Black bears (Ursus americanus) are a K-selected (e.g., Pianka 1970), spatially dispersed solitary carnivore17,18,19,20. Black bears are a widely distributed species across North America, with many populations expanding in recent years21. In Wisconsin, black bears are a widespread game animal whose population and harvest have increased over the last few decadess22,23 (Fig. 1). Most black bears in Wisconsin are found in the northern half of the state, but the population has been expanding southward in recent years. Since 1985 the Wisconsin Department of Natural Resources (WDNR) has estimated bear populations using a deterministic accounting model22. However, an independent capture-recapture estimate generated from tetracycline marking found that the current model underestimated the population size by nearly 2/322. This is mainly due to the inability of the deterministic model to account for variation in harvest and population demographics over time and because the model incorrectly assumes a linear relationship between independent bear abundance estimates from bait stations and population abundance24. Independent population estimates have allowed the WDNR to more accurately assess the black bear population in the state22, but these are expensive and often conducted years apart. Consequently, there is a need to update the population models in Wisconsin, as well as in many other states and jurisdictions.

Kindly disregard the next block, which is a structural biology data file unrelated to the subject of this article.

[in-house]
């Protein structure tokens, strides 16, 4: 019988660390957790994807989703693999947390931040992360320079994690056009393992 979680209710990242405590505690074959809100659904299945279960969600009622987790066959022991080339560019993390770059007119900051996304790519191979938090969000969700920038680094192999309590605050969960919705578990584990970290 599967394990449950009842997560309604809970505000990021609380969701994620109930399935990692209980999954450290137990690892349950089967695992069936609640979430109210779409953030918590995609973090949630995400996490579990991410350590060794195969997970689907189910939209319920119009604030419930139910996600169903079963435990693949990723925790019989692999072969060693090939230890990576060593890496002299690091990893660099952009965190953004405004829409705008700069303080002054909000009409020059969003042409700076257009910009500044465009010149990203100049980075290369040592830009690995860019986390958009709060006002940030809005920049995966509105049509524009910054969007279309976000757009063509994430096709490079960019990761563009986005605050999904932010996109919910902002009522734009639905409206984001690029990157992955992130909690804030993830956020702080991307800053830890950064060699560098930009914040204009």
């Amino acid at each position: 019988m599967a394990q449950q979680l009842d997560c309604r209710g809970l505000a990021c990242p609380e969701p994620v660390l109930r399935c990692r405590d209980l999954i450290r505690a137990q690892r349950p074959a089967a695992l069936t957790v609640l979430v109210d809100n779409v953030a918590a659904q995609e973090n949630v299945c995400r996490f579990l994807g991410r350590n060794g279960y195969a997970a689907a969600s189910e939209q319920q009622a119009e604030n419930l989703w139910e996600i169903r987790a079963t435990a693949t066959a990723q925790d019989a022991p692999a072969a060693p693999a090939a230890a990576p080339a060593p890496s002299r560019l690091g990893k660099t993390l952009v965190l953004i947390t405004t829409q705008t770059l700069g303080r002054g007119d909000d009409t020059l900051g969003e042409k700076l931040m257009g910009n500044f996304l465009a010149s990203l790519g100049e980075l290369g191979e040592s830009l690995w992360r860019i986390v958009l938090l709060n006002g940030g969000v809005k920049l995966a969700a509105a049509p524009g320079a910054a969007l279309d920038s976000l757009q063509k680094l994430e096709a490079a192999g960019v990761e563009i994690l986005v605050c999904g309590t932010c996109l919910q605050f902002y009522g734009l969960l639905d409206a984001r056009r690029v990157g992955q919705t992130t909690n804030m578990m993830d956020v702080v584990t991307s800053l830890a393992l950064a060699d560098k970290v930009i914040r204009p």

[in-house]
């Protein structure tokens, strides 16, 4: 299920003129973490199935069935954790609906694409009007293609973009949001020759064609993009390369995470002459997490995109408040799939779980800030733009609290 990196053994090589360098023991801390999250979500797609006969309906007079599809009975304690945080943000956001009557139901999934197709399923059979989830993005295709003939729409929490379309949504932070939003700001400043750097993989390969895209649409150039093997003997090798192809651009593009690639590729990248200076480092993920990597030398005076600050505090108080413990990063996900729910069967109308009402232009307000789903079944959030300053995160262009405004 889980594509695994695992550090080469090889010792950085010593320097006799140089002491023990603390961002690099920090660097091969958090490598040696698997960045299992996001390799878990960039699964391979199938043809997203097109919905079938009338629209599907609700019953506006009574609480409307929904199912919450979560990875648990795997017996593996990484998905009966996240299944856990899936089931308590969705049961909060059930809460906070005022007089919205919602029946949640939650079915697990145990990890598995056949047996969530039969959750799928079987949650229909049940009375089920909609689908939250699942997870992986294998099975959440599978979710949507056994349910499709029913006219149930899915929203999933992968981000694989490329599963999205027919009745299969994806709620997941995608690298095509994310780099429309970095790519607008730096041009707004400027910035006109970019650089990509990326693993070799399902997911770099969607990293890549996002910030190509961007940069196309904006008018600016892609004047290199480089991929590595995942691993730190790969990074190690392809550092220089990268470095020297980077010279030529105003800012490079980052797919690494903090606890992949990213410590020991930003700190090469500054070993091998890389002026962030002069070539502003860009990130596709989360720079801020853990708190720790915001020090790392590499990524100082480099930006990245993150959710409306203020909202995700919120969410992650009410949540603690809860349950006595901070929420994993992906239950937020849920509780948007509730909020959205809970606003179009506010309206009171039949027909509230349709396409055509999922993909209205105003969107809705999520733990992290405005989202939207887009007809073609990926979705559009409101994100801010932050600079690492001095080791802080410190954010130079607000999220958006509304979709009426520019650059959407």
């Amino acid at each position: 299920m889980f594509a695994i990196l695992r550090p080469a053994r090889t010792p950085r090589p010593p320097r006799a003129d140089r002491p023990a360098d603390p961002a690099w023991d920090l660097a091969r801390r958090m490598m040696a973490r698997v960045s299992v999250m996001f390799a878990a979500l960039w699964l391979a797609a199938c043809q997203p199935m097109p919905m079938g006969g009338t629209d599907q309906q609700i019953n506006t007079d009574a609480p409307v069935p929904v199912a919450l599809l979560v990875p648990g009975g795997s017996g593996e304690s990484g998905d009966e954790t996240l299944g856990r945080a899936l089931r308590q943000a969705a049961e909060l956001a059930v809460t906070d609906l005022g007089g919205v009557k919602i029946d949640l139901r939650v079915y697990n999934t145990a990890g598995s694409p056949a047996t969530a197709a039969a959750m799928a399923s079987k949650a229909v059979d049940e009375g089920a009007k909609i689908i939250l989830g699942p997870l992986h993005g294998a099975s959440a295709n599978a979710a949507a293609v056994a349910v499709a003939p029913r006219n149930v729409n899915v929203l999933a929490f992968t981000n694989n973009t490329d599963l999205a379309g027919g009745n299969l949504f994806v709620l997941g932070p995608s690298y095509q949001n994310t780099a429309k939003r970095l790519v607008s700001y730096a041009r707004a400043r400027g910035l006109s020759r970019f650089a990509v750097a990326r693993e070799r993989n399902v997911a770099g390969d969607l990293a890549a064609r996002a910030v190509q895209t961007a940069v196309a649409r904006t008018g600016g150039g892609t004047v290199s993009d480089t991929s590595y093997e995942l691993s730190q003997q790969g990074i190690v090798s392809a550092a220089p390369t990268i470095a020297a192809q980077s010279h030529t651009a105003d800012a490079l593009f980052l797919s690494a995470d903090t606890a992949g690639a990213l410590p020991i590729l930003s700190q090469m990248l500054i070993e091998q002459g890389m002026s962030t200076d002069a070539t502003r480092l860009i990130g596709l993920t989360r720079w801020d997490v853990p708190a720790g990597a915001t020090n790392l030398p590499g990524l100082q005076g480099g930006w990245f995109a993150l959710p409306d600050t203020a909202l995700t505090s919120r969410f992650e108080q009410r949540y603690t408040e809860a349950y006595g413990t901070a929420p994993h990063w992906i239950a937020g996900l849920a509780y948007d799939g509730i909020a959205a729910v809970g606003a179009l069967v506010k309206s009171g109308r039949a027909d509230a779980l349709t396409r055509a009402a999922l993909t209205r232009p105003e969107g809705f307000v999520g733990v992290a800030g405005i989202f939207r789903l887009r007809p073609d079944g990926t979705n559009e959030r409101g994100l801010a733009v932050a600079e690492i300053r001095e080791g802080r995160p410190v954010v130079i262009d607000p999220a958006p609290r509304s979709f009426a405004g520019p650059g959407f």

Figure 1
figure1

The number of harvested black bears in Wisconsin from 1971–2015, with no bear harvest in 1985. The number of harvested bears in each county is noted by a different color.